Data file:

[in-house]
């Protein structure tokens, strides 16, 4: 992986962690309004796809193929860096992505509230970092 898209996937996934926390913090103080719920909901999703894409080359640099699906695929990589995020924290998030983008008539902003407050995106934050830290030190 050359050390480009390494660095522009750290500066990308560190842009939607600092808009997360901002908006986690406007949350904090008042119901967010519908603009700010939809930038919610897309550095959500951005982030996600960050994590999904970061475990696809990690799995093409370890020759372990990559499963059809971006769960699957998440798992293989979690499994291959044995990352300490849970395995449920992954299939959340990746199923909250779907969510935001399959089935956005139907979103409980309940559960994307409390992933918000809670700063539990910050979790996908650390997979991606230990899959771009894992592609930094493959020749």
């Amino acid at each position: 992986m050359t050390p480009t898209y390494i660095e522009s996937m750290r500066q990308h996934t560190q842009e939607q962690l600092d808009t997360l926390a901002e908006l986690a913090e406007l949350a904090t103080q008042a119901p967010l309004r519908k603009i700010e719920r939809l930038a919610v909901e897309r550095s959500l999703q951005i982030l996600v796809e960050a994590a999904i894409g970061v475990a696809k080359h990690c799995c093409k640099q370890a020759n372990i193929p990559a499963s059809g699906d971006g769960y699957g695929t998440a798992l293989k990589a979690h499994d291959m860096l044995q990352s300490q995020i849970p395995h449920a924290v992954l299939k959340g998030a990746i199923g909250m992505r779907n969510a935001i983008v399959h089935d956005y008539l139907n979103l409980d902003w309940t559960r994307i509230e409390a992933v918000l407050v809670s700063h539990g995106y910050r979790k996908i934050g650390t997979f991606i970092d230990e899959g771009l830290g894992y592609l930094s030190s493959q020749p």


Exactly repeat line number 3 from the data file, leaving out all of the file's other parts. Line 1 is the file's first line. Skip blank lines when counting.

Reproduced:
């Amino acid at each position: 992986m050359t050390p480009t898209y390494i660095e522009s996937m750290r500066q990308h996934t560190q842009e939607q962690l600092d808009t997360l926390a901002e908006l986690a913090e406007l949350a904090t103080q008042a119901p967010l309004r519908k603009i700010e719920r939809l930038a919610v909901e897309r550095s959500l999703q951005i982030l996600v796809e960050a994590a999904i894409g970061v475990a696809k080359h990690c799995c093409k640099q370890a020759n372990i193929p990559a499963s059809g699906d971006g769960y699957g695929t998440a798992l293989k990589a979690h499994d291959m860096l044995q990352s300490q995020i849970p395995h449920a924290v992954l299939k959340g998030a990746i199923g909250m992505r779907n969510a935001i983008v399959h089935d956005y008539l139907n979103l409980d902003w309940t559960r994307i509230e409390a992933v918000l407050v809670s700063h539990g995106y910050r979790k996908i934050g650390t997979f991606i970092d230990e899959g771009l830290g894992y592609l930094s030190s493959q020749p």